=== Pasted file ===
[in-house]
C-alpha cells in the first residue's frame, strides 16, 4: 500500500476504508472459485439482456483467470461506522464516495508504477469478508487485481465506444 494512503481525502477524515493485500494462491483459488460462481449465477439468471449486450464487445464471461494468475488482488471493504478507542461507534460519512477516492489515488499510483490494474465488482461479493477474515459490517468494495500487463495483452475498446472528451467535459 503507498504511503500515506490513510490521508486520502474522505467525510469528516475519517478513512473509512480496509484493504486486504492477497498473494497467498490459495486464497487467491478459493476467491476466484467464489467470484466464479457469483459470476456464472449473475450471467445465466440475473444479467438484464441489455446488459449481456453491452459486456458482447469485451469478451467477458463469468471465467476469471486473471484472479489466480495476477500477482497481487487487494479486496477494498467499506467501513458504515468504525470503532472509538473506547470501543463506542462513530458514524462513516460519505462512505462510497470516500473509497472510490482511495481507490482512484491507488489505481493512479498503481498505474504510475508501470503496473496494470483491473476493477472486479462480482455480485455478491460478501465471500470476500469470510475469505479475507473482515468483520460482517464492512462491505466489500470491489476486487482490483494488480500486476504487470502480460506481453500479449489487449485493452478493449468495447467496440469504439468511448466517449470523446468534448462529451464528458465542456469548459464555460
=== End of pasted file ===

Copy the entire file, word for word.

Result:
[in-house]
C-alpha cells in the first residue's frame, strides 16, 4: 500500500476504508472459485439482456483467470461506522464516495508504477469478508487485481465506444 494512503481525502477524515493485500494462491483459488460462481449465477439468471449486450464487445464471461494468475488482488471493504478507542461507534460519512477516492489515488499510483490494474465488482461479493477474515459490517468494495500487463495483452475498446472528451467535459 503507498504511503500515506490513510490521508486520502474522505467525510469528516475519517478513512473509512480496509484493504486486504492477497498473494497467498490459495486464497487467491478459493476467491476466484467464489467470484466464479457469483459470476456464472449473475450471467445465466440475473444479467438484464441489455446488459449481456453491452459486456458482447469485451469478451467477458463469468471465467476469471486473471484472479489466480495476477500477482497481487487487494479486496477494498467499506467501513458504515468504525470503532472509538473506547470501543463506542462513530458514524462513516460519505462512505462510497470516500473509497472510490482511495481507490482512484491507488489505481493512479498503481498505474504510475508501470503496473496494470483491473476493477472486479462480482455480485455478491460478501465471500470476500469470510475469505479475507473482515468483520460482517464492512462491505466489500470491489476486487482490483494488480500486476504487470502480460506481453500479449489487449485493452478493449468495447467496440469504439468511448466517449470523446468534448462529451464528458465542456469548459464555460